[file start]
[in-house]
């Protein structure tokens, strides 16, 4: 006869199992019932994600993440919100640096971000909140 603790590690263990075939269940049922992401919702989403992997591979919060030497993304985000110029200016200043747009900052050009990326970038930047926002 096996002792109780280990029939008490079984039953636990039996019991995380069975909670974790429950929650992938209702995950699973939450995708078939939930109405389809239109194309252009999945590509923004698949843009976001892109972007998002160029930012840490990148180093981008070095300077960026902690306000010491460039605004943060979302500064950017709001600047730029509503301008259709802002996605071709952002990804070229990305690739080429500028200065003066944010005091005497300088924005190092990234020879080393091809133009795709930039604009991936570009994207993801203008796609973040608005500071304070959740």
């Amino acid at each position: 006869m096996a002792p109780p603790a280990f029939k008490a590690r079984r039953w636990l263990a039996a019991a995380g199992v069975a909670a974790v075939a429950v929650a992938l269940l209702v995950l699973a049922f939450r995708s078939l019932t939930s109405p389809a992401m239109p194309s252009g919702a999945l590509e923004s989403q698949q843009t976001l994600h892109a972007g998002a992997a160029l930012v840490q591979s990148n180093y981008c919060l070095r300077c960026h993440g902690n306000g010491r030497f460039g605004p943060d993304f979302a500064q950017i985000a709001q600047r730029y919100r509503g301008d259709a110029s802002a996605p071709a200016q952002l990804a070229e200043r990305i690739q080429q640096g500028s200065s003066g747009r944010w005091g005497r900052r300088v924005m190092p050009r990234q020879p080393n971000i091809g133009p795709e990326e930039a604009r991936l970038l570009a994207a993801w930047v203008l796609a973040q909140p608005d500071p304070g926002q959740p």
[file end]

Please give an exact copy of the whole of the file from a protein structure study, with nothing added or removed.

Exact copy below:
[in-house]
């Protein structure tokens, strides 16, 4: 006869199992019932994600993440919100640096971000909140 603790590690263990075939269940049922992401919702989403992997591979919060030497993304985000110029200016200043747009900052050009990326970038930047926002 096996002792109780280990029939008490079984039953636990039996019991995380069975909670974790429950929650992938209702995950699973939450995708078939939930109405389809239109194309252009999945590509923004698949843009976001892109972007998002160029930012840490990148180093981008070095300077960026902690306000010491460039605004943060979302500064950017709001600047730029509503301008259709802002996605071709952002990804070229990305690739080429500028200065003066944010005091005497300088924005190092990234020879080393091809133009795709930039604009991936570009994207993801203008796609973040608005500071304070959740």
């Amino acid at each position: 006869m096996a002792p109780p603790a280990f029939k008490a590690r079984r039953w636990l263990a039996a019991a995380g199992v069975a909670a974790v075939a429950v929650a992938l269940l209702v995950l699973a049922f939450r995708s078939l019932t939930s109405p389809a992401m239109p194309s252009g919702a999945l590509e923004s989403q698949q843009t976001l994600h892109a972007g998002a992997a160029l930012v840490q591979s990148n180093y981008c919060l070095r300077c960026h993440g902690n306000g010491r030497f460039g605004p943060d993304f979302a500064q950017i985000a709001q600047r730029y919100r509503g301008d259709a110029s802002a996605p071709a200016q952002l990804a070229e200043r990305i690739q080429q640096g500028s200065s003066g747009r944010w005091g005497r900052r300088v924005m190092p050009r990234q020879p080393n971000i091809g133009p795709e990326e930039a604009r991936l970038l570009a994207a993801w930047v203008l796609a973040q909140p608005d500071p304070g926002q959740p």